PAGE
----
Bill aims to stop ballot harvesting
by Jason Collins
May 05, 2013 | 1917 views | 0 0 comments | 17 17 recommendations | email to a friend | print
A bill designed to stop what is called vote harvesting passed the Texas House and is in the hands of the Senate now.

Texas law currently allows a person to mail another person’s ballot as long as it is already sealed in an envelope and the voter’s signature and address is sealed on the outside.

However, current law does not set a limit on the number of times a person can mail another person’s ballot, leading to what the bill’s author, Rep. Cindy Burkett, R-Sunnyvale, referred to as “ballot harvesting,” a practice where paid workers deliver large numbers of mail-in ballots.

“House Bill 148 is an attempt to weed out the ‘bad actors’ that are preying on vulnerable Texans and corrupting our democratic process,” she said. “Any amount of fraudulent or illegal activity is unacceptable in a system where one vote can determine the outcome of an election.”

The bill will increase the penalty to a Class A misdemeanor punishable by up to 30 days in jail and/or a fine of up to $4,000.

If a person is convicted two or more times, then the offense is punishable by a state jail felony. The bill garnered widespread support from numerous election administrators across Texas.

The bill passed the House on April 29 and was sent to the Senate.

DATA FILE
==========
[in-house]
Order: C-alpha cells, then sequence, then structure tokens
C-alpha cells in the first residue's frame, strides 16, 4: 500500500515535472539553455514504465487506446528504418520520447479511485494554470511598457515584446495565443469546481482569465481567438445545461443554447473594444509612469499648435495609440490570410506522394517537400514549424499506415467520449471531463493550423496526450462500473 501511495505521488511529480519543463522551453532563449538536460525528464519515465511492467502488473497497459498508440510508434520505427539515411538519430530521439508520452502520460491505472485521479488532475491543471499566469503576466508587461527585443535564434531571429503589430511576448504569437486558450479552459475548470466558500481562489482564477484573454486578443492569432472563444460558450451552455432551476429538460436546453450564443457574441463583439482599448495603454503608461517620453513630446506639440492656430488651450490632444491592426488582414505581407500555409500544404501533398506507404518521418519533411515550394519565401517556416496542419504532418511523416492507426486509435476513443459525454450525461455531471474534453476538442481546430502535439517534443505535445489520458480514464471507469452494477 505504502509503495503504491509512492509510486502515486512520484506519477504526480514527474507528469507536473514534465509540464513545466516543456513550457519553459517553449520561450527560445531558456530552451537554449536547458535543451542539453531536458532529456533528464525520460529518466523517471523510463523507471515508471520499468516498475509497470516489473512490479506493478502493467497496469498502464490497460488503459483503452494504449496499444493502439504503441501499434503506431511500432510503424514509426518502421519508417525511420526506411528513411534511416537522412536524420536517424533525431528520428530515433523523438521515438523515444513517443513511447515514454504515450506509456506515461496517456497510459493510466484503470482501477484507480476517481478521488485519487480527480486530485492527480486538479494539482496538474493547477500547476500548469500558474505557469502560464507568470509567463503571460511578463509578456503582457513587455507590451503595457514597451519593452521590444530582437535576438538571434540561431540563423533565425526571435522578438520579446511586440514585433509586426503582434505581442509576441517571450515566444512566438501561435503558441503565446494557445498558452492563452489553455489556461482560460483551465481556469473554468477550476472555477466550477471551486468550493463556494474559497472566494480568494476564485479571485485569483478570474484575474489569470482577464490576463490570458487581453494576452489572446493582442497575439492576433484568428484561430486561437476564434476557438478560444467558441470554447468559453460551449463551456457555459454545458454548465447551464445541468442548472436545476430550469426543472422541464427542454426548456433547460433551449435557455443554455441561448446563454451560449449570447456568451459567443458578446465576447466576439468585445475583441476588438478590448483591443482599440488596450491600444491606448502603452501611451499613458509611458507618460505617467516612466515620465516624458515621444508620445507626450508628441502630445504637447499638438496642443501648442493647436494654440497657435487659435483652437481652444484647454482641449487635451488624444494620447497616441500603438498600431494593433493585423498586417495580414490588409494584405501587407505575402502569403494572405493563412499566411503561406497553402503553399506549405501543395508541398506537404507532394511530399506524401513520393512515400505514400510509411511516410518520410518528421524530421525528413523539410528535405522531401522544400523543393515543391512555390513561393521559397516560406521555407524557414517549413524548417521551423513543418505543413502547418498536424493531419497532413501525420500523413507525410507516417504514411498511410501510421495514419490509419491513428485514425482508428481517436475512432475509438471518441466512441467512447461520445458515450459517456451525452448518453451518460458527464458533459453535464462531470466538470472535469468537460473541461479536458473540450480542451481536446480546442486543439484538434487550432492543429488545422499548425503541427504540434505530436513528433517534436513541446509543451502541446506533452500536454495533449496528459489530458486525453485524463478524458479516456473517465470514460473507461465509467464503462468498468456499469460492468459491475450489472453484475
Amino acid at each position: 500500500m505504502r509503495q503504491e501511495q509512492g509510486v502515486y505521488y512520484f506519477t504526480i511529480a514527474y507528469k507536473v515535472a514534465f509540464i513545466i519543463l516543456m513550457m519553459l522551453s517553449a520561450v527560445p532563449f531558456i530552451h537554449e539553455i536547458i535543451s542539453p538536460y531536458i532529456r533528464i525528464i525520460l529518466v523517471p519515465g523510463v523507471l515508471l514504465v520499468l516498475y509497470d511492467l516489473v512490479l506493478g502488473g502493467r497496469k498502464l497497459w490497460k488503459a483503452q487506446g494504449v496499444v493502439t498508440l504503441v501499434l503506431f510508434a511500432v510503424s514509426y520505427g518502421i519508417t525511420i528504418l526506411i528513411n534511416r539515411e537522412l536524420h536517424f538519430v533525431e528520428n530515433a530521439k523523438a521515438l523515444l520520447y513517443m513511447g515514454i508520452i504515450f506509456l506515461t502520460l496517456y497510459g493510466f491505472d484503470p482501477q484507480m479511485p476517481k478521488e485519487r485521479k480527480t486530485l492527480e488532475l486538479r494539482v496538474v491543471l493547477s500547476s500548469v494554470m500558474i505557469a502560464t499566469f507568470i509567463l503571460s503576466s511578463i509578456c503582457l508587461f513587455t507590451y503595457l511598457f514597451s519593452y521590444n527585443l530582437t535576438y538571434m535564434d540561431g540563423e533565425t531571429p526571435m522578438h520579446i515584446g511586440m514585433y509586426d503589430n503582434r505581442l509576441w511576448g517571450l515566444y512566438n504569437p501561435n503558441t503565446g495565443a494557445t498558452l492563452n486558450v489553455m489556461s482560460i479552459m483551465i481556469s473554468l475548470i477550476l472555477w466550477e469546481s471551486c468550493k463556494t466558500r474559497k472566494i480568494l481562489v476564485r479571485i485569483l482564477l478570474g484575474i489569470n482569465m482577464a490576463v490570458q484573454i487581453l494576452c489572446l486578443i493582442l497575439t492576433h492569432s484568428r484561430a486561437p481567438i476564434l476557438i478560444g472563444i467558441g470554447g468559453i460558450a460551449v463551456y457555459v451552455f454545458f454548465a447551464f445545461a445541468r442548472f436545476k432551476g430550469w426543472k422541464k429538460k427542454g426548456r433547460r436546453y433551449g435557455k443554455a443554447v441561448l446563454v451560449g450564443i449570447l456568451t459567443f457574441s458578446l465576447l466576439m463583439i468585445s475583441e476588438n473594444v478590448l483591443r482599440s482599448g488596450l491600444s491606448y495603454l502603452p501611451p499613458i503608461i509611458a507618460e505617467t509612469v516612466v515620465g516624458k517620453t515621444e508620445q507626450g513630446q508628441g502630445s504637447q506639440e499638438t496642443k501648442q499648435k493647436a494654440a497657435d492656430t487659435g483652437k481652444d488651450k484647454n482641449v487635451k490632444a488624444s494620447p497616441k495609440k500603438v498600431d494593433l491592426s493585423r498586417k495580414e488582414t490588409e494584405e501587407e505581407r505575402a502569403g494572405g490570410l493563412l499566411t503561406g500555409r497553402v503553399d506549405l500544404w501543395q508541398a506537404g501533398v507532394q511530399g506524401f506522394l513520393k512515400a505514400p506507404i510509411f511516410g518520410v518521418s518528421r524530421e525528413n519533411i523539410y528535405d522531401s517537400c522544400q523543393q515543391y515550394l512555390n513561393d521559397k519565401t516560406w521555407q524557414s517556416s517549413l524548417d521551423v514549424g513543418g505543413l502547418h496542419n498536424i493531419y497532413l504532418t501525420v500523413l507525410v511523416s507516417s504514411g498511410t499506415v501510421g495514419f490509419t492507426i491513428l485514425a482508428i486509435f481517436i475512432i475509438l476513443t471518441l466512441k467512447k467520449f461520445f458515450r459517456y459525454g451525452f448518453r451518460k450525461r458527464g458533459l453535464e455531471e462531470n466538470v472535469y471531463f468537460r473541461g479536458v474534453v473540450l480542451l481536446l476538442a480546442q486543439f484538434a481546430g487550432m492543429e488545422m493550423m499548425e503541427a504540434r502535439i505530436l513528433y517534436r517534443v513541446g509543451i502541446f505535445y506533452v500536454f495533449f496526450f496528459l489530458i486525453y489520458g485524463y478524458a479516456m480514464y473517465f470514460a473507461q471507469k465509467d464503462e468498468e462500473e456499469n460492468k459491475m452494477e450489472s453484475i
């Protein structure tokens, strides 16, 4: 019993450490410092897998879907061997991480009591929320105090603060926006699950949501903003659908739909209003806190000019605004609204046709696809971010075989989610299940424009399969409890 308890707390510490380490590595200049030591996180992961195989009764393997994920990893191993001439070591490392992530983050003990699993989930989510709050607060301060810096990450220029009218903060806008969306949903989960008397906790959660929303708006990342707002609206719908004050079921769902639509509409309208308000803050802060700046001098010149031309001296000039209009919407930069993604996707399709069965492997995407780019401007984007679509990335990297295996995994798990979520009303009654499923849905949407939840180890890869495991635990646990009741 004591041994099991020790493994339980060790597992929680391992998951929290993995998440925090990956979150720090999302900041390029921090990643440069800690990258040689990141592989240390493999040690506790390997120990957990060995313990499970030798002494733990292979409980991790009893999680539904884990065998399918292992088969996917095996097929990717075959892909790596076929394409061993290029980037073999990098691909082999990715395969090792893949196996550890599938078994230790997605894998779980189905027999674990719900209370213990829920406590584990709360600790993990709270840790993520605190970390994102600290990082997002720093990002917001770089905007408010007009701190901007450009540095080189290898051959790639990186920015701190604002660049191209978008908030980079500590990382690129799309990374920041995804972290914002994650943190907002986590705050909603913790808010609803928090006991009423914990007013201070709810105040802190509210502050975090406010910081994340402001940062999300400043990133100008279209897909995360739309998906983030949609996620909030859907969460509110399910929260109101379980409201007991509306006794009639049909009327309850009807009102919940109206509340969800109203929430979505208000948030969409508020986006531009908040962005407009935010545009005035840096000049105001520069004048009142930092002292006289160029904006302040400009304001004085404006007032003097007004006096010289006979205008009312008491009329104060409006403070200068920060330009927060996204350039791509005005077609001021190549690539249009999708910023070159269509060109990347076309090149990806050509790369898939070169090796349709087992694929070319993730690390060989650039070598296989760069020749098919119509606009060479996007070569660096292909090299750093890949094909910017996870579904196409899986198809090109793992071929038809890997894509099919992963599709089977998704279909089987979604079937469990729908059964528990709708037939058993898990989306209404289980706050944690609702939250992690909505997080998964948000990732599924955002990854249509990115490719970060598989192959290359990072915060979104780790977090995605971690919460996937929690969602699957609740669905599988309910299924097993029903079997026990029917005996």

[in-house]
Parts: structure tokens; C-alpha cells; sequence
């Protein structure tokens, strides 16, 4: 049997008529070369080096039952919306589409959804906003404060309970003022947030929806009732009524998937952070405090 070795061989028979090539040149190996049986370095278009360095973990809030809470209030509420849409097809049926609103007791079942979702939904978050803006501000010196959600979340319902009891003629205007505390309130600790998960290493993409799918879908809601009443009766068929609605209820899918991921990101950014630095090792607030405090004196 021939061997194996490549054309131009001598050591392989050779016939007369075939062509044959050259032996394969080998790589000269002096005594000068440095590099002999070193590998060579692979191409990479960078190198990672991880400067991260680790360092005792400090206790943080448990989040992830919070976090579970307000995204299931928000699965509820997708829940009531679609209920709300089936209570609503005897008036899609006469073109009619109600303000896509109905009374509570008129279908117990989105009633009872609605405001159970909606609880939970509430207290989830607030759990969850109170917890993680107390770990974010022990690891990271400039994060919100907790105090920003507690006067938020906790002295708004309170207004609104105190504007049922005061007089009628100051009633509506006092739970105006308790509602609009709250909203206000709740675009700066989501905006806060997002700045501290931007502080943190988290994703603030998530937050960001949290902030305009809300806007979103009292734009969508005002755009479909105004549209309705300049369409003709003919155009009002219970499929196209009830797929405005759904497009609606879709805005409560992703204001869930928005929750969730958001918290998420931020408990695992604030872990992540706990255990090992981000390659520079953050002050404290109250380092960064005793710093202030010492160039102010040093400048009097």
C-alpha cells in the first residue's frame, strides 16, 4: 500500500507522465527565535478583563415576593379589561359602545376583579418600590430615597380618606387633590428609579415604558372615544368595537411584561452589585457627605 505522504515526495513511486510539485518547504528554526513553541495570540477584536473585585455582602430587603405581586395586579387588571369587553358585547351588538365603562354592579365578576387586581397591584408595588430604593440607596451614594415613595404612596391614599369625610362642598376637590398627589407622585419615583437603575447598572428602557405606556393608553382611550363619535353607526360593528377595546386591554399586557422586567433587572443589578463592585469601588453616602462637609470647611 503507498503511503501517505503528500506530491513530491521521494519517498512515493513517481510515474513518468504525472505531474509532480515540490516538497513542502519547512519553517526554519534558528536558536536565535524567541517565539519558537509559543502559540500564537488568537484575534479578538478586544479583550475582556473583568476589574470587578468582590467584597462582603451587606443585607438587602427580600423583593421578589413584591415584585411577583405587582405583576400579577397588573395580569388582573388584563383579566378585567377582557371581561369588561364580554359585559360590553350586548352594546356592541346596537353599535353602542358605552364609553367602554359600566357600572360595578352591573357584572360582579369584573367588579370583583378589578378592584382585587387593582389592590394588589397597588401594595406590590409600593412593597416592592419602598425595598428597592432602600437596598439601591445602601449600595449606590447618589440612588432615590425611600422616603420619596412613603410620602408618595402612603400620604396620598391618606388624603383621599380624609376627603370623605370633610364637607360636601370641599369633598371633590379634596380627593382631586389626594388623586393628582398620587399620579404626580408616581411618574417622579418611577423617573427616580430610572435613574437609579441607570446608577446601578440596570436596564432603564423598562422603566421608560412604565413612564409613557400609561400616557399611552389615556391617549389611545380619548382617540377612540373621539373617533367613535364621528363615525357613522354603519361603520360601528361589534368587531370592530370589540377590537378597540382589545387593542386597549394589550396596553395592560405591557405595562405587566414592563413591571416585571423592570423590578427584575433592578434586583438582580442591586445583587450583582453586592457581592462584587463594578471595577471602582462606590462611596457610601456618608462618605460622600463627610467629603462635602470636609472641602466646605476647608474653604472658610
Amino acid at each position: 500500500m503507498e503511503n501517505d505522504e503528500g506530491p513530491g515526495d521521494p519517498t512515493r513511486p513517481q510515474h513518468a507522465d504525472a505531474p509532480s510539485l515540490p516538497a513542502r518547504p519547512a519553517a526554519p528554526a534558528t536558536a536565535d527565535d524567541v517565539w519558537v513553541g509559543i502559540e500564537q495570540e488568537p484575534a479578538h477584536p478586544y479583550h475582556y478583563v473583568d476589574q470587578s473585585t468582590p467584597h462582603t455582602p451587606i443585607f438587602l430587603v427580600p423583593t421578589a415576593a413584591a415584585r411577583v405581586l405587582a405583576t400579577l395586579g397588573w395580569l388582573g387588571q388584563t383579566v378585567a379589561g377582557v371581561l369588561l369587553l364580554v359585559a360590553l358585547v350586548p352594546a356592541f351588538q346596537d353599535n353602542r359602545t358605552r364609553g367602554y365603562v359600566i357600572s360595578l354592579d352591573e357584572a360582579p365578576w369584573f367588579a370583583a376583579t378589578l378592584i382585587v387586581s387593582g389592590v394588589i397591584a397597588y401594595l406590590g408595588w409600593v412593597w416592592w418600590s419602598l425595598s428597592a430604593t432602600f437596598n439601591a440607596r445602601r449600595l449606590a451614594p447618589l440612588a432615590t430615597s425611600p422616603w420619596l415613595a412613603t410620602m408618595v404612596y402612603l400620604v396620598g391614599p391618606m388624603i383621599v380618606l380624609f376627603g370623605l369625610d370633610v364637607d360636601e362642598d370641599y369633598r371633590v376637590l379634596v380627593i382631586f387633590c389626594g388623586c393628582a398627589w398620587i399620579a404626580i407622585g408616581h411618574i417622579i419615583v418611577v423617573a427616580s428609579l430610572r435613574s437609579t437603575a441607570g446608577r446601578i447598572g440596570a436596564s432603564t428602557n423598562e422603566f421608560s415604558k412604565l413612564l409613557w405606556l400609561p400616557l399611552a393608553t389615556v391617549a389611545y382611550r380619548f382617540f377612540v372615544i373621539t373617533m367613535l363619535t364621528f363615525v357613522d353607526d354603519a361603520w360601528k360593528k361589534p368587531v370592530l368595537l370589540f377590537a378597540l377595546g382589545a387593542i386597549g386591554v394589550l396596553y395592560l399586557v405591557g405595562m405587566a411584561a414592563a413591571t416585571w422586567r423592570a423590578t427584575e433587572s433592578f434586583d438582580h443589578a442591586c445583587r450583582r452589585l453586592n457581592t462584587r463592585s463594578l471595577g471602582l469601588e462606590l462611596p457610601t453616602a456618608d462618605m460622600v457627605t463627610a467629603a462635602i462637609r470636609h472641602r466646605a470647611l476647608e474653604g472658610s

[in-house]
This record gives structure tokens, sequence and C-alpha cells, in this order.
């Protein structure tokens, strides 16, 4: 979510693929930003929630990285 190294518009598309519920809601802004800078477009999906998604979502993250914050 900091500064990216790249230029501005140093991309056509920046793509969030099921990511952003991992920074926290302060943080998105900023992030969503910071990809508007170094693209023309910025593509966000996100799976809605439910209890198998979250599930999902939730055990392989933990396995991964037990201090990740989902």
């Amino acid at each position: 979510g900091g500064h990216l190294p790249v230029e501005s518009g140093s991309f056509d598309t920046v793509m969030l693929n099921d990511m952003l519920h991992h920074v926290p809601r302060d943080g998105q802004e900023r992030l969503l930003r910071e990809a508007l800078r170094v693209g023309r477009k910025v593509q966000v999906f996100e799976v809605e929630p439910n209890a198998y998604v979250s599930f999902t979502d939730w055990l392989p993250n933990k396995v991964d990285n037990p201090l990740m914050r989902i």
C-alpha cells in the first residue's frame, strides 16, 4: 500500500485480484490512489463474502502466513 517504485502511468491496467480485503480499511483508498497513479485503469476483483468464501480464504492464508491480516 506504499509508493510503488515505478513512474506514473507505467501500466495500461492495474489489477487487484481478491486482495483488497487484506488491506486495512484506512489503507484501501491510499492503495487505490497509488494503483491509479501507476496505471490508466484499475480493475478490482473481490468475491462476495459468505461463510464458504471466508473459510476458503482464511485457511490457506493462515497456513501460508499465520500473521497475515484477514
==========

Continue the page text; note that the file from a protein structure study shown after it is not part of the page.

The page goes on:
Voting in favor of the measure was Rep. J.M. Lozano. Lozano represents District 43, which includes Bee County. He was unavailable for comment earlier this week as he was on the House floor, said Fernando Treviño Jr., legislative aide.

The bill is now in the hands of the Senate and under discussion by the State Affairs Committee.

In order to become law, the bill must still receive an affirmative Senate vote.

Sen. Judith Zaffirini said that while she supported stopping voter fraud, this wasn’t the bill that would accomplish this.

“Voter fraud, vote tampering and unscrupulous vote harvesting should not be tolerated and should be prosecuted to the full extent of the law,” she said.

“House Bill 148, however, does not solve those problems, but could create new problems. I am concerned, for example, about its possible negative consequences for elderly Texans, persons with disabilities and others who must trust someone to carry their ballots to the mailbox for them. These trusted persons can include nurses who care for multiple patients, Meals on Wheels volunteers, neighborhood leaders and persons who live in retirement homes.

“I also worry that this bill could interfere with the Voting Rights Act requirement that voters be allowed to receive assistance from a person of their choice.”

Jason Collins is the editor at the Bee-Picayune and can be reached at 358-2550, ext. 121, or at
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